What is Addison’s Disease?
The medical name for “Addison’s Disease” is “Hypoadrenocorticism” also known as “Adrenal Insufficiency”.
Addison’s Disease is caused by an underactive ‘insufficient’ adrenal gland. The adrenal gland is located just in front of the kidney. The centre of the gland is called the medulla and the outer area is called the cortex. While both areas produce hormones, Addison’s disease concerns the hormones produced by the cortex; these hormones are called corticosteroids.
Corticosteroids are the hormones that enable us to adapt physiologically to stress. The glucocorticoids act on the mechanics of sugar, fat, and protein metabolism. It is a mechanism that enables humans and animals to mobilize a lot of energy rapidly, in order to cope with threats to survival. This refers to the term “fight or flight” response?
Corticosteroid hormones are needed to adapt to stressful situations and without these hormones, even small stresses could lead to a major physiologic disaster; an ‘Addisonian Crisis”.
There are three forms of Addison’s disease: primary, secondary and atypical.
Primary disease is the complete destruction of the adrenal gland (usually immune mediated) that leads to a deficiency of both glucocorticoids and mineralocorticoids. In dogs with primary disease, a metabolic crisis can occur that requires immediate treatment. In severe acute cases, the dog may go into Hypovolemic Shock (commonly known as “Addisonian Crisis”).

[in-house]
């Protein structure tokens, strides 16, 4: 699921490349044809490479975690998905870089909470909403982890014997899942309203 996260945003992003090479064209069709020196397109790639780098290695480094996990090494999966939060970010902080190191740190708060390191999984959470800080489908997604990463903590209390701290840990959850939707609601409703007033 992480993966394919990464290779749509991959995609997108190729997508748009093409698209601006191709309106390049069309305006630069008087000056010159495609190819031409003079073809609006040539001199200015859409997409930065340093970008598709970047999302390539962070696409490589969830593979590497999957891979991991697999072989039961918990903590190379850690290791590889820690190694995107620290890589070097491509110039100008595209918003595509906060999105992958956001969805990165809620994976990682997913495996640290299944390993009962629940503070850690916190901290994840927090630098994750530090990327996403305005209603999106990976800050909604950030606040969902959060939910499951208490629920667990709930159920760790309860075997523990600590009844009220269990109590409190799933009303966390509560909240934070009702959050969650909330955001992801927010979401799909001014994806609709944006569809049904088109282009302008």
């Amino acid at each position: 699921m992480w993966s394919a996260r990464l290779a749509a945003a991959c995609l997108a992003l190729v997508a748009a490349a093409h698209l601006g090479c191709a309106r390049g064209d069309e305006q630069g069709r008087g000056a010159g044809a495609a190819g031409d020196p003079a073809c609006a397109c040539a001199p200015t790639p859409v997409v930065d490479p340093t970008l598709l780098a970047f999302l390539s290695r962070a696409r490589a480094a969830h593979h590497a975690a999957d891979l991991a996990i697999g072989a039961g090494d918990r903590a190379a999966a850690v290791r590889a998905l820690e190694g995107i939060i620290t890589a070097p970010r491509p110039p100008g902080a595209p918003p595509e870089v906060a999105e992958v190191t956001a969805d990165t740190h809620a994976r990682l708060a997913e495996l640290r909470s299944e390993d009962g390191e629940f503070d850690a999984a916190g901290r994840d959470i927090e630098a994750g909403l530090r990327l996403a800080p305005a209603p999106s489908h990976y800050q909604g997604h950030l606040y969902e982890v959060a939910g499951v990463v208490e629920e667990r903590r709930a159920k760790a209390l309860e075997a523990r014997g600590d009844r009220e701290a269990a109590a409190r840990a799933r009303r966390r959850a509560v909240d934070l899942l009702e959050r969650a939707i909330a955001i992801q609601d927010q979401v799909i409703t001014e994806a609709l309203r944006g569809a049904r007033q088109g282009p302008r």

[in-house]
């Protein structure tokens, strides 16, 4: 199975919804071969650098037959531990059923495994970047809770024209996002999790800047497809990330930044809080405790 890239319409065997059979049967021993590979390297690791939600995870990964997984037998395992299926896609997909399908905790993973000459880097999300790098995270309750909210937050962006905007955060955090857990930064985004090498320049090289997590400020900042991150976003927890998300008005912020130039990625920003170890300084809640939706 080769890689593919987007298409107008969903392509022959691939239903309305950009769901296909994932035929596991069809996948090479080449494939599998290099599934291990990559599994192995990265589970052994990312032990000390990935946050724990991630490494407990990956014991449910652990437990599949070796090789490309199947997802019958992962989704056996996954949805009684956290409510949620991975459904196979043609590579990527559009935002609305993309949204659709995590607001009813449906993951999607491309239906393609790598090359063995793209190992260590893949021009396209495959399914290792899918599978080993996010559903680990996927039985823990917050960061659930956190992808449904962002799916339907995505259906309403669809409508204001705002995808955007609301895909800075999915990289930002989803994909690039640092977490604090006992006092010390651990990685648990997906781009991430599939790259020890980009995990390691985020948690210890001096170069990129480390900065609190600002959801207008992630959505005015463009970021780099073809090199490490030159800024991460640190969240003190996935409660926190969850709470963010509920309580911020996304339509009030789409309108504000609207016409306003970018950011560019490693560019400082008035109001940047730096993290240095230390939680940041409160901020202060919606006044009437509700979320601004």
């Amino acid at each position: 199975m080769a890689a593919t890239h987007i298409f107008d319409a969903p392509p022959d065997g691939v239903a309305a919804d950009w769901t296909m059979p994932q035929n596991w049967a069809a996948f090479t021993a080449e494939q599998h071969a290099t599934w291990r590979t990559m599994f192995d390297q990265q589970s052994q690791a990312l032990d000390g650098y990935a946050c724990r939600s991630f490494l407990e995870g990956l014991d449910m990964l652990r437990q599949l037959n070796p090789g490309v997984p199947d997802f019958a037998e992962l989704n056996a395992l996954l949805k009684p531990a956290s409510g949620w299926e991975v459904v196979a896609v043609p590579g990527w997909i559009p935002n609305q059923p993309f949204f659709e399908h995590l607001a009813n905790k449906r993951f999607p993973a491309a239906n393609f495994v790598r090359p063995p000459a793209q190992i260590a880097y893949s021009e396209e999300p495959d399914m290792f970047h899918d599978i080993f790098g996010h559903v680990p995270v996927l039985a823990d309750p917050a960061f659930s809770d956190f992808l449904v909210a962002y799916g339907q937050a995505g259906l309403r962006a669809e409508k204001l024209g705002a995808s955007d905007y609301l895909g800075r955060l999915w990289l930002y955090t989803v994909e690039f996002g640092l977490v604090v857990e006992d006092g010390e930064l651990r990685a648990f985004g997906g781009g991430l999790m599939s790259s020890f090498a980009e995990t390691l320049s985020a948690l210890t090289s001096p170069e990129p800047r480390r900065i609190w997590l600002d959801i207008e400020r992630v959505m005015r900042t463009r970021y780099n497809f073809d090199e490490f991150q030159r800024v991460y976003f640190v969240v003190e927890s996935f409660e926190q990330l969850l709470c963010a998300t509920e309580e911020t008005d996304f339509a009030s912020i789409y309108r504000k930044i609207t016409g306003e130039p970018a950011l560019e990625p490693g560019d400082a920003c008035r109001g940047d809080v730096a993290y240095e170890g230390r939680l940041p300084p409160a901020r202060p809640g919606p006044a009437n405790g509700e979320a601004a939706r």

Secondary disease is usually only a deficiency of glucocorticoids and is usually due to underlying pituitary disease.
Atypical disease refers to primary or secondary adrenal gland failure in dogs that do not exhibit the classic symptoms or electrolyte abnormalities usually seen in Addison’s disease. Atypical will usually continue to develop into primary Addison’s disease.
Addisons Disease is more commonly diagnosed in dogs, whilst it is very rare in cats.
What Are The Symptoms of Addisons Disease?
Addison’s disease is known as the great imitator, quite simply because it has so many unspecific and generalised symptoms that it is often misdiagnosed or overlooked as a number of other conditions.
At first signs are vague or non-descript with listlessness, possible vomiting and/or diarrhoea. These can be periodic and continue for weeks and even many months. Generally the pet is not behaving right but not in any overly obvious way. Ultimately, the disease untreated will result in an “Addisonian Crisis”, where the dog collapses in shock due to the inability to adapt to circulatory requirements in stress. Blood sugar can drop dangerously low while Potassium levels peak at such a rate it disrupts the hearts rhythm simply because there is not enough conserved sodium to exchange for potassium. Heart rate slows, arrhythmias result. Many pets may not survive this episode.
Approximately 90% of the adrenal cortex will be non-functional before clinical signs are observed.
Approximately 30% of dogs with Addison’s disease are diagnosed at the time of an “Addisonian Crisis”